Renewable Portfolio Standards (RPS) are policies that require electricity suppliers to source a certain amount of their electricity from renewable sources each year. These standards have been implemented in countries around the world as a means of reducing greenhouse gas emissions and promoting sustainable energy sources. As climate change continues to be a pressing global issue, countries are increasingly competing to strengthen and expand their RPS.

The latest development in global RPS competition has been the introduction of more ambitious targets. The European Union is aiming to achieve a 32% renewable energy share by 2030, while California recently passed a bill requiring 60% renewable energy by 2030 and 100% carbon-free electricity by 2045. Australia is also ramping up its RPS efforts, targeting 50% renewable energy by 2030.

Another trend in global RPS competition is the increasing role of subnational governments and companies. In the United States, several states (such as California and New York) and cities (such as Houston and Atlanta) have set their own ambitious renewable energy targets, independent of national policy. Similarly, companies like Google and Apple have pledged to source 100% of their electricity from renewable sources.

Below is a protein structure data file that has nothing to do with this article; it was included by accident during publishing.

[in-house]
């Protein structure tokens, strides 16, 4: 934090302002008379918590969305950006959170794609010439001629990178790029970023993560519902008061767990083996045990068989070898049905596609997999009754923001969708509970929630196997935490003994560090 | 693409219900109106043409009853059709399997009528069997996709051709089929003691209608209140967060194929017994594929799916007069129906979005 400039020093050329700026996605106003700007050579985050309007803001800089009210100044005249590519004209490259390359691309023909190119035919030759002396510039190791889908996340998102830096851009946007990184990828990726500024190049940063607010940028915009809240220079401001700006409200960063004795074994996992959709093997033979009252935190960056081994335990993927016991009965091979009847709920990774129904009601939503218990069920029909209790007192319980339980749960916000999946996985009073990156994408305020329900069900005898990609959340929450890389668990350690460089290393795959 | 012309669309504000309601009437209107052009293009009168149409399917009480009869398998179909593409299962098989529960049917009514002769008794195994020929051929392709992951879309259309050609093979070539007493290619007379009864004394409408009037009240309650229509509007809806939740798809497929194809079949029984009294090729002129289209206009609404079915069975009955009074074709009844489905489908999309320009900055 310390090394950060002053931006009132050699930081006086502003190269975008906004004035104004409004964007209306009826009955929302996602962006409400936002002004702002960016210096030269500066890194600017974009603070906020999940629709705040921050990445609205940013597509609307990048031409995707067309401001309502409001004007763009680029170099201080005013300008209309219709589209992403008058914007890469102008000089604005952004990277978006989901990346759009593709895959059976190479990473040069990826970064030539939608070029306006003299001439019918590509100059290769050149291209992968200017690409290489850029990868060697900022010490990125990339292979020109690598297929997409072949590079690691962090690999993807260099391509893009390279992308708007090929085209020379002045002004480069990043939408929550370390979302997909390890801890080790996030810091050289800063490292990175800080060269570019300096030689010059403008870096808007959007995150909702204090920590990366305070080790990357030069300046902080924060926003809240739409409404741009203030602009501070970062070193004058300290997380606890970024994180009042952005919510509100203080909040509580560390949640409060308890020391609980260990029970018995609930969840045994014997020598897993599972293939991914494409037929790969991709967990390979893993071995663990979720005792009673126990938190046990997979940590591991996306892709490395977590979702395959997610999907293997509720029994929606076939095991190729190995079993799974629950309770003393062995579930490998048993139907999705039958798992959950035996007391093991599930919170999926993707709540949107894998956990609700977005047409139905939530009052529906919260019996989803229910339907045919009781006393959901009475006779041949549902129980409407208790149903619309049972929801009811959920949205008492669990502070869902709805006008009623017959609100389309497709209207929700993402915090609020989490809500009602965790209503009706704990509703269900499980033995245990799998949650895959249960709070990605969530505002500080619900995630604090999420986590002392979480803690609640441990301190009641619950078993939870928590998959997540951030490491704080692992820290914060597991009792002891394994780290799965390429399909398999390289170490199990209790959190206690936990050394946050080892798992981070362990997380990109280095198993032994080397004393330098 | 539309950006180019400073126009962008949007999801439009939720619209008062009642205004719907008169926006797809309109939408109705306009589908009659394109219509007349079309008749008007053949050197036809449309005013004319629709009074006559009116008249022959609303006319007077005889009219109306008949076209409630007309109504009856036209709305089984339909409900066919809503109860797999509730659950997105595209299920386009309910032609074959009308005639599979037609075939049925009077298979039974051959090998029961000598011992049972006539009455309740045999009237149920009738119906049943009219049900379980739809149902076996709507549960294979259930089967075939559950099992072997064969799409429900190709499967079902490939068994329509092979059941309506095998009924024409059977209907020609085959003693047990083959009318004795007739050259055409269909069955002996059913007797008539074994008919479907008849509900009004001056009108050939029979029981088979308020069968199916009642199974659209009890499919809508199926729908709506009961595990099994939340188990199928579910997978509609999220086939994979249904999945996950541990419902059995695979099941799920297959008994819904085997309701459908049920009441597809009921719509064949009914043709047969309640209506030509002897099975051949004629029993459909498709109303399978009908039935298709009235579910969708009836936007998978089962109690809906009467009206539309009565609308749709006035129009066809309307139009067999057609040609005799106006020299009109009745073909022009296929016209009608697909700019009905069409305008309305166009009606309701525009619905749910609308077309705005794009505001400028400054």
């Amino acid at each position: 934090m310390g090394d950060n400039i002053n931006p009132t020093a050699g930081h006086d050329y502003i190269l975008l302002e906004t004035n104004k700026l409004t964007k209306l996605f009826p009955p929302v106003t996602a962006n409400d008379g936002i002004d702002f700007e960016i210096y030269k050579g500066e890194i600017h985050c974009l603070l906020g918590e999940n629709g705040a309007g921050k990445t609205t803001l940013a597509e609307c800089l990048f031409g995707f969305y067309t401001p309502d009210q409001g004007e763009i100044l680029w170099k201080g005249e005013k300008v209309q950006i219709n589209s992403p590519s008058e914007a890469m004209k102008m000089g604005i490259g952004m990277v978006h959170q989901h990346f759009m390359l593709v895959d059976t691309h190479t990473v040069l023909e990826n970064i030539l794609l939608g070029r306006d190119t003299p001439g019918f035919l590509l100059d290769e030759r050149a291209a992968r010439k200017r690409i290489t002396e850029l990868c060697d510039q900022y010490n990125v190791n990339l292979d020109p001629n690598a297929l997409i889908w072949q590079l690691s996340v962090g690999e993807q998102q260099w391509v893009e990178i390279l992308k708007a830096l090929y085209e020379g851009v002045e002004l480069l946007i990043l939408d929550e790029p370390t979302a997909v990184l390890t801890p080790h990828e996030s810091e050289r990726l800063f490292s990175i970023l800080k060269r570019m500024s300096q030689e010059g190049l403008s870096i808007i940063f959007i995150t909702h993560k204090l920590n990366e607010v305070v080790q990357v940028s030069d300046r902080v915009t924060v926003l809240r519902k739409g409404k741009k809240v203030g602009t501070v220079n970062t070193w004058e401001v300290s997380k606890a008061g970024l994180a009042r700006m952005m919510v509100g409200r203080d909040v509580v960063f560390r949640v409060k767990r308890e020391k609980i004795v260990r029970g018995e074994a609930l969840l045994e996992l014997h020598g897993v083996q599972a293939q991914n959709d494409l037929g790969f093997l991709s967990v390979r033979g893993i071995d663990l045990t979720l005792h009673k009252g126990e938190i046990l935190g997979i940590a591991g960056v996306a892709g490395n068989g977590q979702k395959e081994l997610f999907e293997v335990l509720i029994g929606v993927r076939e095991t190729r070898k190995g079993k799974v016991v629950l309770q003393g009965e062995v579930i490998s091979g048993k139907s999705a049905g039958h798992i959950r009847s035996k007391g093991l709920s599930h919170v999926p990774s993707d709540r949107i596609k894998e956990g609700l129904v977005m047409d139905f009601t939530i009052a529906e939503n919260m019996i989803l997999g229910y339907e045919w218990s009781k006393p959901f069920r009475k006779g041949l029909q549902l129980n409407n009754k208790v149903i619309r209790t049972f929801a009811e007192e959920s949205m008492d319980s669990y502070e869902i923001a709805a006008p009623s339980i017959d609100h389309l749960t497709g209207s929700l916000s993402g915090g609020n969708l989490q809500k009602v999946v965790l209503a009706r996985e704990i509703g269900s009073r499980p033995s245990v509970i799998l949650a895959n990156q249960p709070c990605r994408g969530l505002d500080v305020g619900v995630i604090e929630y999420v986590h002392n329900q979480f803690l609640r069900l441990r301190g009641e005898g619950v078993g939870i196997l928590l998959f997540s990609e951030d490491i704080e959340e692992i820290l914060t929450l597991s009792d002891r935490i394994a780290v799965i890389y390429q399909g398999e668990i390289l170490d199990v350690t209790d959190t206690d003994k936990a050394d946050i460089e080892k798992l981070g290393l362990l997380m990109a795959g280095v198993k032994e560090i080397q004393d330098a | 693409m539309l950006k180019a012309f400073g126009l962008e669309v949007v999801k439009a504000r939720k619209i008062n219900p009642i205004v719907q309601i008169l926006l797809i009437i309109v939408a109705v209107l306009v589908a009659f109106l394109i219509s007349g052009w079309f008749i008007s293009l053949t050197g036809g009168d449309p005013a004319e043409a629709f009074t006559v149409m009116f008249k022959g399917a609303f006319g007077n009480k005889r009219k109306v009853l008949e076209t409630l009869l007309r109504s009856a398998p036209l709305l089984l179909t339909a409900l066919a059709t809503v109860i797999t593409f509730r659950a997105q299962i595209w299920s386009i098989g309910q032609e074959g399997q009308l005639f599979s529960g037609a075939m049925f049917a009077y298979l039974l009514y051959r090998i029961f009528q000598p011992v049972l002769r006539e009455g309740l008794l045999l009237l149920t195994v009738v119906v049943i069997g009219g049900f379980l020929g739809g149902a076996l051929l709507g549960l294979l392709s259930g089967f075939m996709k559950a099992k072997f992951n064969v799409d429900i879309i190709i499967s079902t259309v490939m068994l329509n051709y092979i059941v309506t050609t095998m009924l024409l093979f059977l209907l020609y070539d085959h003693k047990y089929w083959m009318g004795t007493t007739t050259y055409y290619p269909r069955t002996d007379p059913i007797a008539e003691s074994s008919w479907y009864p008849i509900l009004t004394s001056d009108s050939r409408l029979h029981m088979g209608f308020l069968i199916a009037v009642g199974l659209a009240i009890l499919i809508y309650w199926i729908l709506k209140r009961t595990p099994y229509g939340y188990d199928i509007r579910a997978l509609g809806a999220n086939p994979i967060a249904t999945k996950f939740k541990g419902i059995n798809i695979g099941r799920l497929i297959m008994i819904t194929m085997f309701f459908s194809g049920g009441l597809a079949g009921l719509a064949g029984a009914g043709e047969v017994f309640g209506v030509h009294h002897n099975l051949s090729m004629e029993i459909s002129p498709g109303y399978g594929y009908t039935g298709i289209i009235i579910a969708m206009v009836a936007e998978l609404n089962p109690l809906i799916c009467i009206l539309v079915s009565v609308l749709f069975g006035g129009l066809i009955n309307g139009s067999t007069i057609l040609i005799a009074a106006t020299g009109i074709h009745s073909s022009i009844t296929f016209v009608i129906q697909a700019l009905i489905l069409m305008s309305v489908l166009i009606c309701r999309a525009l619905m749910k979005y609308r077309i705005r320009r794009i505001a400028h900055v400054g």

Efforts are also being made to expand the range of eligible renewable sources. Traditionally, wind and solar energy have been the primary targets of RPS policies. However, some countries are now including sources such as geothermal, hydropower, and biomass. In Japan, for example, biomass is now considered a qualifying renewable energy source for RPS compliance.

Finally, the development of international renewable energy markets is also playing a role in global RPS competition. Countries can purchase renewable energy credits from other countries where it may be less expensive to generate renewable energy. This allows countries to achieve their RPS targets more efficiently while supporting the growth of renewable energy markets worldwide.

In conclusion, the latest developments in global RPS competition reflect a growing commitment to renewable energy and a more diverse range of eligible sources. As countries and companies vie to be at the forefront of sustainability, it is hopeful that this competition will result in more widespread adoption of renewable energy and a reduction in greenhouse gas emissions worldwide.

Related Articles